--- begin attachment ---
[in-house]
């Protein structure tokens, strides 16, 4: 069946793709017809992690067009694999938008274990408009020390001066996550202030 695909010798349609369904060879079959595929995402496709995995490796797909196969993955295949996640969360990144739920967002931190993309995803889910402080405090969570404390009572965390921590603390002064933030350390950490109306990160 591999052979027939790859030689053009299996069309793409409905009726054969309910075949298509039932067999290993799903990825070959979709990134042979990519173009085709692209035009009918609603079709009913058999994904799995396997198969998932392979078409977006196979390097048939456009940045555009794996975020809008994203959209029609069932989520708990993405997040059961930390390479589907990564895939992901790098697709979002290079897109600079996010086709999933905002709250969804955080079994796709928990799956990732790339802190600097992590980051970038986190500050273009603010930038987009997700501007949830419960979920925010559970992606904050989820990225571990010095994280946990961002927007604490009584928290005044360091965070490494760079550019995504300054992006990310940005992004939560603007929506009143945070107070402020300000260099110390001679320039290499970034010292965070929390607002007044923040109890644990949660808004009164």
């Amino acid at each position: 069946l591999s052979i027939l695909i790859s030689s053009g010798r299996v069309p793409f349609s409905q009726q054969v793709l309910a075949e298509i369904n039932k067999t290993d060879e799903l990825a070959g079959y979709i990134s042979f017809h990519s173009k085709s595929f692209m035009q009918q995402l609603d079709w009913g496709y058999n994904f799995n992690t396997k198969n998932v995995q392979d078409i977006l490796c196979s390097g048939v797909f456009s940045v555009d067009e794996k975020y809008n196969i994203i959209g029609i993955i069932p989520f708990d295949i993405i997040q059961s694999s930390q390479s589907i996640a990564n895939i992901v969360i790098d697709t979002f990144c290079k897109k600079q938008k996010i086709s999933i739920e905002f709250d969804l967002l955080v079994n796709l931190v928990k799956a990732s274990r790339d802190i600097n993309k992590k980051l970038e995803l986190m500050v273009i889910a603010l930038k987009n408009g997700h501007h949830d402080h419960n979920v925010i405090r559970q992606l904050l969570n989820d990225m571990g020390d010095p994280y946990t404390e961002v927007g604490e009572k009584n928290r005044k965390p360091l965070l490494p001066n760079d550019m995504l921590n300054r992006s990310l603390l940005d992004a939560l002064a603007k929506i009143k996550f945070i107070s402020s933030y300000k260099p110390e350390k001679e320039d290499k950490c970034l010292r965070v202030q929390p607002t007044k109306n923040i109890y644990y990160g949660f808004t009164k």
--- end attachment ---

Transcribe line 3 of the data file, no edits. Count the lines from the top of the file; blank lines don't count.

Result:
């Amino acid at each position: 069946l591999s052979i027939l695909i790859s030689s053009g010798r299996v069309p793409f349609s409905q009726q054969v793709l309910a075949e298509i369904n039932k067999t290993d060879e799903l990825a070959g079959y979709i990134s042979f017809h990519s173009k085709s595929f692209m035009q009918q995402l609603d079709w009913g496709y058999n994904f799995n992690t396997k198969n998932v995995q392979d078409i977006l490796c196979s390097g048939v797909f456009s940045v555009d067009e794996k975020y809008n196969i994203i959209g029609i993955i069932p989520f708990d295949i993405i997040q059961s694999s930390q390479s589907i996640a990564n895939i992901v969360i790098d697709t979002f990144c290079k897109k600079q938008k996010i086709s999933i739920e905002f709250d969804l967002l955080v079994n796709l931190v928990k799956a990732s274990r790339d802190i600097n993309k992590k980051l970038e995803l986190m500050v273009i889910a603010l930038k987009n408009g997700h501007h949830d402080h419960n979920v925010i405090r559970q992606l904050l969570n989820d990225m571990g020390d010095p994280y946990t404390e961002v927007g604490e009572k009584n928290r005044k965390p360091l965070l490494p001066n760079d550019m995504l921590n300054r992006s990310l603390l940005d992004a939560l002064a603007k929506i009143k996550f945070i107070s402020s933030y300000k260099p110390e350390k001679e320039d290499k950490c970034l010292r965070v202030q929390p607002t007044k109306n923040i109890y644990y990160g949660f808004t009164k």